Episode Ninety-Four: Editing Film

November 23, 2011 by  
Filed under episodes

There’s a saying that when you make a movie you actually make three movies by 1) writing the screenplay 2) shooting the movie and 3) editing the film. The editor of a film can serve as one of the primary storytellers of your movie and therefore is a critical role to cast when hiring your crew. Editor Karl Hirsch joins us to talk about workflow, the technical aspects of editing, and collaboration.

Karl Hirsch- Editor

Karl Hirsch is an award-winning picture editor, post-production supervisor, and trailer producer/editor. His boutique post-production company, HirschFilm, opened in 2003.

Karl has worked on films such as For the Love of Money (James Caan, Oded Fehr, Edward Furlong, Delphine Chaneac), Officer Down (Sherilyn Fenn, Casper Van Dien), Fist of the Warrior (Ho-Sung Pak, Peter Greene, Michael Dorn), The Third Wish (Betty White, Jenna Mattison, Armand Assante), Frame of Mind (Chris Noth, Tony LoBianco, Barbara Barrie).  His films have been released by Lionsgate, Echo Bridge Entertainment, Phase-4 Films, Freestyle Media, Lifetime Television, Movieola, FunnyOrDie.com, Mini-Movie Channel, and Warner Brothers Video-On-Demand.

Other editing and post-production credits include Stuart Gordon’s King of the Ants, starring Daniel Baldwin and Kari Wuhrer; Paul Carafotes’ Club Soda, starring James Gandolfini, Joe Mantegna and Louis Gossett Jr.; bio-fuel documentary feature Gashole: Killer Movie, starring Kaley Cuoco and Paul Walker; The Tub, starring Melora Hardin and Dedee Pfeiffer; and HBO Films’ If These Walls Could Talk 2.

Karl has also produced and edited hundreds of trailers, promos and sizzle reels.  Recent work includes Lasse Hallström’s Hachi: A Dog’s Story, starring Richard Gere; 2nd Take, starring Sarah Jones and Tom Everett Scott; theatrical advertisements for the documentary screening series Something to Talk About; Smother (Liv Tyler & Diane Keaton) for Inferno and Variance Films; Jim Isaac’s action/thriller Pig Hunt; and promotional material for The Grammy Awards.  He has also produced sizzle reels for musical acts Il Divo, Bowling For Soup, and Good Charlotte.  Karl was nominated for a Golden Trailer Award in 2002, and was a Telly Award winner in 2008 and 2010.  The short thriller Clown was awarded “Best Editing” by the International Sci-Fi and Horror Film Festival in October 2005.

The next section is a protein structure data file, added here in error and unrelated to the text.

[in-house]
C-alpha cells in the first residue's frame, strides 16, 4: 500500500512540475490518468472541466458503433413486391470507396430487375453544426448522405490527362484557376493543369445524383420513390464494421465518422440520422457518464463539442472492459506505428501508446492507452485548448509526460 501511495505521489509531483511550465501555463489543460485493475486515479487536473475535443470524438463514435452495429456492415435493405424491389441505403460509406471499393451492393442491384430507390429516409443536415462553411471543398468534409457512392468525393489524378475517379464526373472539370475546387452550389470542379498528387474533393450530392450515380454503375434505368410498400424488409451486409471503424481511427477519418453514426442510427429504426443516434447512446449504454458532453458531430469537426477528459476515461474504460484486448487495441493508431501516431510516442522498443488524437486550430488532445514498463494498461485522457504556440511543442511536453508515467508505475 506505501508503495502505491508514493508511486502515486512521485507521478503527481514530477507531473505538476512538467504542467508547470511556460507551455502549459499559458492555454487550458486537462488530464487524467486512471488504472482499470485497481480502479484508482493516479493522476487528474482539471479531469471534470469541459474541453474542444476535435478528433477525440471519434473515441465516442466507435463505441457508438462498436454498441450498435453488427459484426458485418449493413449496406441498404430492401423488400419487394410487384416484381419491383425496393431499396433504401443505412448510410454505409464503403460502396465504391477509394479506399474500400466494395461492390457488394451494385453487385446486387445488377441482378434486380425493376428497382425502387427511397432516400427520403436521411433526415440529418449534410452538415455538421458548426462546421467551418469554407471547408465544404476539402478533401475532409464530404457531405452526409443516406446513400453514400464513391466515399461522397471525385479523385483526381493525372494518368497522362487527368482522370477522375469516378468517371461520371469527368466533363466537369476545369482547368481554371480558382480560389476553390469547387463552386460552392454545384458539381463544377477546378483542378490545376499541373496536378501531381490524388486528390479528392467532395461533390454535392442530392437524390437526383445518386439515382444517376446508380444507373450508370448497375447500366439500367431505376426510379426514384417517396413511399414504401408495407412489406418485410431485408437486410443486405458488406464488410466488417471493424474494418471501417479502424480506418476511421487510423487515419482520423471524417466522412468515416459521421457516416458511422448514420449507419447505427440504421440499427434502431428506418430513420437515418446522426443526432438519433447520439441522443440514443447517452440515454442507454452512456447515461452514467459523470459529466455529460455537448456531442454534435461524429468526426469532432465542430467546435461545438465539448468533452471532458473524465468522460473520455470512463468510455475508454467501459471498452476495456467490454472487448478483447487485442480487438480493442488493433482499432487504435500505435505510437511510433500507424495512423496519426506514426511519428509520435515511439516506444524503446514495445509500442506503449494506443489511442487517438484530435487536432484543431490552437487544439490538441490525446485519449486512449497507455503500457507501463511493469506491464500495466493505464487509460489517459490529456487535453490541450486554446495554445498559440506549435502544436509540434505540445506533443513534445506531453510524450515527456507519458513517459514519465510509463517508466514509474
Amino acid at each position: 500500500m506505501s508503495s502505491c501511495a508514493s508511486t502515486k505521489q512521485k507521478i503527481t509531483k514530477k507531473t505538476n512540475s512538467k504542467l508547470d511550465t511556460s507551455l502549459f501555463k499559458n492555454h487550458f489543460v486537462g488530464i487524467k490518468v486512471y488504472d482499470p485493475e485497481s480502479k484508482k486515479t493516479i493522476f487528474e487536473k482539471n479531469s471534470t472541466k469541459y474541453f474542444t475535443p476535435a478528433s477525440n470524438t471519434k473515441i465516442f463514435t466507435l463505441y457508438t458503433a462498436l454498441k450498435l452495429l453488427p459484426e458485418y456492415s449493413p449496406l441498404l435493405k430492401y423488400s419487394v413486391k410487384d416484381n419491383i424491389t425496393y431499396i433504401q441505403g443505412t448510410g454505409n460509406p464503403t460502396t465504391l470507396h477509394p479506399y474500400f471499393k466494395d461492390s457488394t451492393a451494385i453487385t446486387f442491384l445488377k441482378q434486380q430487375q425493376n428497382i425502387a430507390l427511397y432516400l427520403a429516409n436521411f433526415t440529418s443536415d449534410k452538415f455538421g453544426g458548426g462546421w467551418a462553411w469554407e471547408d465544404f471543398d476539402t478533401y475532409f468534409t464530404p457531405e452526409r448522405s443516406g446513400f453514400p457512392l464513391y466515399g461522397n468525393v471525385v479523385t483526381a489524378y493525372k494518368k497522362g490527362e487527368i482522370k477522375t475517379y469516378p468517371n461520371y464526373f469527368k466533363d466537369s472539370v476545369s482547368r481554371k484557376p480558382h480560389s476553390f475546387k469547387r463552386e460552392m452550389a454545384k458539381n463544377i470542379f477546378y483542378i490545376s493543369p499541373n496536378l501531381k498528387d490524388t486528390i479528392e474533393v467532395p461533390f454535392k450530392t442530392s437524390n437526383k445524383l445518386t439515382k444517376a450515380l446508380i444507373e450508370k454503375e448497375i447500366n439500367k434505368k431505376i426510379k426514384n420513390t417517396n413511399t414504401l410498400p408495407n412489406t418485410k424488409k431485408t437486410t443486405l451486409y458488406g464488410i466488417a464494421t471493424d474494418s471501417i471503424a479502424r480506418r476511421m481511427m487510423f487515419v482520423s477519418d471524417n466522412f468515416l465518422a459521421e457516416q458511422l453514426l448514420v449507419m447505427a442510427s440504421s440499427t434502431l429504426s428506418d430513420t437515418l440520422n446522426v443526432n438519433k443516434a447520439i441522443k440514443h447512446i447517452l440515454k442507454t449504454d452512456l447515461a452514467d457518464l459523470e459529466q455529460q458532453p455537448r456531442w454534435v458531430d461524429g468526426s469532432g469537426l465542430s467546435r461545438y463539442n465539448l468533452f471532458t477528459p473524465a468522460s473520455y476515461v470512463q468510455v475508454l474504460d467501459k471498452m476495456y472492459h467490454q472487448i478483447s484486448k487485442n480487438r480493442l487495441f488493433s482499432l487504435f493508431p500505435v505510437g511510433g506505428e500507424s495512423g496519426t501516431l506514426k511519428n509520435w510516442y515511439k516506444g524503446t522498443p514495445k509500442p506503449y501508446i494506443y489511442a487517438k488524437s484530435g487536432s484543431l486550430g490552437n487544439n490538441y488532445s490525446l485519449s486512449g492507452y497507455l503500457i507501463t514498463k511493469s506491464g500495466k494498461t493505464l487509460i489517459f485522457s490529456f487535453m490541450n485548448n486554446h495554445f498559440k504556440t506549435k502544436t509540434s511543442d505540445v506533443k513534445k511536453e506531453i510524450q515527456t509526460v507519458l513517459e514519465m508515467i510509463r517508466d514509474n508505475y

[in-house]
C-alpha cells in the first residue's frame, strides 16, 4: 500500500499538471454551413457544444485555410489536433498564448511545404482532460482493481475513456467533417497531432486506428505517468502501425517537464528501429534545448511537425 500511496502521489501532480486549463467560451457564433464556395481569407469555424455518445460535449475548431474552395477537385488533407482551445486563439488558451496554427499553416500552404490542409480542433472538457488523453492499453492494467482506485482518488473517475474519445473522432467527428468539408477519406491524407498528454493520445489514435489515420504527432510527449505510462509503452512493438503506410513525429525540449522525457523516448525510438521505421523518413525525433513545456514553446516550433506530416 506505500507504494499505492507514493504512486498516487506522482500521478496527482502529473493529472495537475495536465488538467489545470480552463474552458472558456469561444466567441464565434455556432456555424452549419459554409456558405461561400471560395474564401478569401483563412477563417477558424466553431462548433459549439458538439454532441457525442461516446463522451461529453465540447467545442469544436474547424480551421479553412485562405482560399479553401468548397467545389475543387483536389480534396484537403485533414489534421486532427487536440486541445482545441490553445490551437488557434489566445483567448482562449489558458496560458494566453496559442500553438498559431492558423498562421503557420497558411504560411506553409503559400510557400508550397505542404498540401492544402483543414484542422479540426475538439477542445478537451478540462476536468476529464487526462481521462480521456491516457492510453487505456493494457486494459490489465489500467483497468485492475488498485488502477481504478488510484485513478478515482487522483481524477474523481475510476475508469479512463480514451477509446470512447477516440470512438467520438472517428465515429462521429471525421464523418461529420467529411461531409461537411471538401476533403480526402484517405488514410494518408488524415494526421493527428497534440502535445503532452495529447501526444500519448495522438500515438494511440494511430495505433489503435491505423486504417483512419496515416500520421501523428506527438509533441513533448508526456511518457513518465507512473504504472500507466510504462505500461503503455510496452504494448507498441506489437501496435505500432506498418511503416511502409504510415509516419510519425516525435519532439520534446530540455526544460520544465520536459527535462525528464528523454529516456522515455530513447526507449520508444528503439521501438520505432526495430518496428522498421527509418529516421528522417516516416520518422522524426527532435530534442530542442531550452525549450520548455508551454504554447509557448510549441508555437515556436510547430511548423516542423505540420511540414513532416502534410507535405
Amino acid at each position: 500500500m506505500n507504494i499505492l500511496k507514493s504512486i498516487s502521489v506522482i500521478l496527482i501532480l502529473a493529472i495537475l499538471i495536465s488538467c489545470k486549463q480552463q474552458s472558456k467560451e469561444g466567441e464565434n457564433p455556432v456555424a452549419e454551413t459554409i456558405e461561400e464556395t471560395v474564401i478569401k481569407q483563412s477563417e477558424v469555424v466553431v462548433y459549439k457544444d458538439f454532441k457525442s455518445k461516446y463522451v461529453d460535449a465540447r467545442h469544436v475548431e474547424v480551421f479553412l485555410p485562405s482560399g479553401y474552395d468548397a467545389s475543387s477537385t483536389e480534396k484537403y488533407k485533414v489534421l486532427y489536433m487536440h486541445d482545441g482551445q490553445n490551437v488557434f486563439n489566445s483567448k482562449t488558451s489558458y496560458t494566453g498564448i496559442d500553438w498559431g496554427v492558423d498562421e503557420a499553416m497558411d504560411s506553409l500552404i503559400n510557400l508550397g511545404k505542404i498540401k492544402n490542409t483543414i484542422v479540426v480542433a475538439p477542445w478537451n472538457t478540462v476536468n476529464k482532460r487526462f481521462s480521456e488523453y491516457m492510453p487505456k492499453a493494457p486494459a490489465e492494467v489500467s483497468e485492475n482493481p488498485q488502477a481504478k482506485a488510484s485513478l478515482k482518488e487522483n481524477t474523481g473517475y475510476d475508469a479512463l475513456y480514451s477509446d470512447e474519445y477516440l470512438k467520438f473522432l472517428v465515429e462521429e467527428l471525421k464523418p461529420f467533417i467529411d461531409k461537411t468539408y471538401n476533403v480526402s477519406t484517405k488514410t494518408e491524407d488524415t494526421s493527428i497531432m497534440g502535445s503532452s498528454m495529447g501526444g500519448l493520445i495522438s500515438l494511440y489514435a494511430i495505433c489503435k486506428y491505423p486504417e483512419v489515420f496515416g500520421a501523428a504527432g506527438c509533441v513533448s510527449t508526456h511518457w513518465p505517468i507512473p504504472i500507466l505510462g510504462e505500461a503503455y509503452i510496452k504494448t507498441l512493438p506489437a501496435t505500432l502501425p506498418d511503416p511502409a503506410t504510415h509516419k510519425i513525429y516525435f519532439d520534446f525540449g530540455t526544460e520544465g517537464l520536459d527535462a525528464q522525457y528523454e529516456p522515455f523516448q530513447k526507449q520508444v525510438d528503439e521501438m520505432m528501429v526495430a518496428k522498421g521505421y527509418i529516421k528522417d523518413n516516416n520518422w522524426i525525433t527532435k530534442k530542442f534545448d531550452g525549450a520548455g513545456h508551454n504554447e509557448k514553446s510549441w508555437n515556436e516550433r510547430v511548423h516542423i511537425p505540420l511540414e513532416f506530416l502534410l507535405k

Karl is also a producer of English dubs of foreign-language features.  Credits include Gen (Turkey), Wolfhound (Russia), and the animated features Goat Story (Czech Republic) and Space Dogs 3D (Russia). Karl’s client roster includes Inferno Entertainment, Epic Pictures, The Recording Academy (The Grammys), Yahoo!, KidZania, Octagon Worldwide, Brainstorm Media, Siegel+Gale, Helio/Virgin Mobile, Future Engine, THINKFilm, VMI Worldwide, and Cutler Enterprises.  He was featured in Paul Osborne’s documentary feature Official Rejection, and in Kim Adelman’s book The Ultimate Filmmaker’s Guide to Making Short Films. He has guest-lectured at Scottsdale Community College in Arizona, Film Independent in Los Angeles, and has spoken on film festival panels in Victoria BC, Austin, and Phoenix.

Karl and his wife Lauren have written three monster movies together, made a short film about hiccups, and are currently producing a series of childrens radio plays.